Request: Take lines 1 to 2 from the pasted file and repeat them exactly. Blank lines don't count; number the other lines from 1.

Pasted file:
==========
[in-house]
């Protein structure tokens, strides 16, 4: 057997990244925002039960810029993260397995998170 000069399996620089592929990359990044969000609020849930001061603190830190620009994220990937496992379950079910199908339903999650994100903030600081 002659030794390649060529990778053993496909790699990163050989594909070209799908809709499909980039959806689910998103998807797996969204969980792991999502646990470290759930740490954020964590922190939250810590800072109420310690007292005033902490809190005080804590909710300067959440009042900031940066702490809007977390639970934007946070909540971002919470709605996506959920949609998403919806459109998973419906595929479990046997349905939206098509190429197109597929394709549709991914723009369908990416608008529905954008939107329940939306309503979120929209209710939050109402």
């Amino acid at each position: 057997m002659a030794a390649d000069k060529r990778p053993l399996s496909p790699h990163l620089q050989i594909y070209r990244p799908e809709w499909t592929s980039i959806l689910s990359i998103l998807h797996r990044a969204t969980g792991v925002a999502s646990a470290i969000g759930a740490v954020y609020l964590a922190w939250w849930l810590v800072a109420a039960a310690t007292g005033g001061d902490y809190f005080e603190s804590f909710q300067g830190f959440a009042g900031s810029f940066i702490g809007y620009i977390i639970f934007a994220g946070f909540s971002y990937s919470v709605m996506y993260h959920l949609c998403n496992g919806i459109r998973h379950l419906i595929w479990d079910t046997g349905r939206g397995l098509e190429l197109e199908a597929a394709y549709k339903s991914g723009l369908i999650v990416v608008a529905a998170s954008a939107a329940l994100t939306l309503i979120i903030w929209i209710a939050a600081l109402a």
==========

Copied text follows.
[in-house]
């Protein structure tokens, strides 16, 4: 057997990244925002039960810029993260397995998170 000069399996620089592929990359990044969000609020849930001061603190830190620009994220990937496992379950079910199908339903999650994100903030600081 002659030794390649060529990778053993496909790699990163050989594909070209799908809709499909980039959806689910998103998807797996969204969980792991999502646990470290759930740490954020964590922190939250810590800072109420310690007292005033902490809190005080804590909710300067959440009042900031940066702490809007977390639970934007946070909540971002919470709605996506959920949609998403919806459109998973419906595929479990046997349905939206098509190429197109597929394709549709991914723009369908990416608008529905954008939107329940939306309503979120929209209710939050109402």